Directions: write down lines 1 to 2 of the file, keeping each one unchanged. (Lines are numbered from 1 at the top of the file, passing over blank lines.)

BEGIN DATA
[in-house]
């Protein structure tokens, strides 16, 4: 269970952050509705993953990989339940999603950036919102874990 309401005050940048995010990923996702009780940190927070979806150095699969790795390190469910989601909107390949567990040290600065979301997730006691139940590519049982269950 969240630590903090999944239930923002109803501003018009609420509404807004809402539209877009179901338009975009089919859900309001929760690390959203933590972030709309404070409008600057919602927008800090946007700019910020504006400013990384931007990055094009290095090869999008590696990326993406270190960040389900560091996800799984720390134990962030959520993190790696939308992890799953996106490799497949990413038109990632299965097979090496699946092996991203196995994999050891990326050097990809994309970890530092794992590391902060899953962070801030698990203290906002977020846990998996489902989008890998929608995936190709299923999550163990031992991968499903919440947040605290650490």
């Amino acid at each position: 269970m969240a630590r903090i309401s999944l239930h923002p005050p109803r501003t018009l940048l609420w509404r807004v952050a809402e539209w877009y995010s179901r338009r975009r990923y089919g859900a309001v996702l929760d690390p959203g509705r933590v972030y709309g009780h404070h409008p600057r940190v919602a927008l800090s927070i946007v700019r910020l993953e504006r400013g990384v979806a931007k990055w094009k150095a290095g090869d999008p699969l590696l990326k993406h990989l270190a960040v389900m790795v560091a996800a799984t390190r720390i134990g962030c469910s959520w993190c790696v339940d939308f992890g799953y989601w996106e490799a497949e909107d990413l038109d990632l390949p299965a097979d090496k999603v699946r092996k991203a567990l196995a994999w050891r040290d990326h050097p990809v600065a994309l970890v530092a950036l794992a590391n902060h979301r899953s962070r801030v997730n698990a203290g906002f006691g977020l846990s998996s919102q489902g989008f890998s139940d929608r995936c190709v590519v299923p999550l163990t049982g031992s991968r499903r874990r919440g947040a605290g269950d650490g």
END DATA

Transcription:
[in-house]
């Protein structure tokens, strides 16, 4: 269970952050509705993953990989339940999603950036919102874990 309401005050940048995010990923996702009780940190927070979806150095699969790795390190469910989601909107390949567990040290600065979301997730006691139940590519049982269950 969240630590903090999944239930923002109803501003018009609420509404807004809402539209877009179901338009975009089919859900309001929760690390959203933590972030709309404070409008600057919602927008800090946007700019910020504006400013990384931007990055094009290095090869999008590696990326993406270190960040389900560091996800799984720390134990962030959520993190790696939308992890799953996106490799497949990413038109990632299965097979090496699946092996991203196995994999050891990326050097990809994309970890530092794992590391902060899953962070801030698990203290906002977020846990998996489902989008890998929608995936190709299923999550163990031992991968499903919440947040605290650490």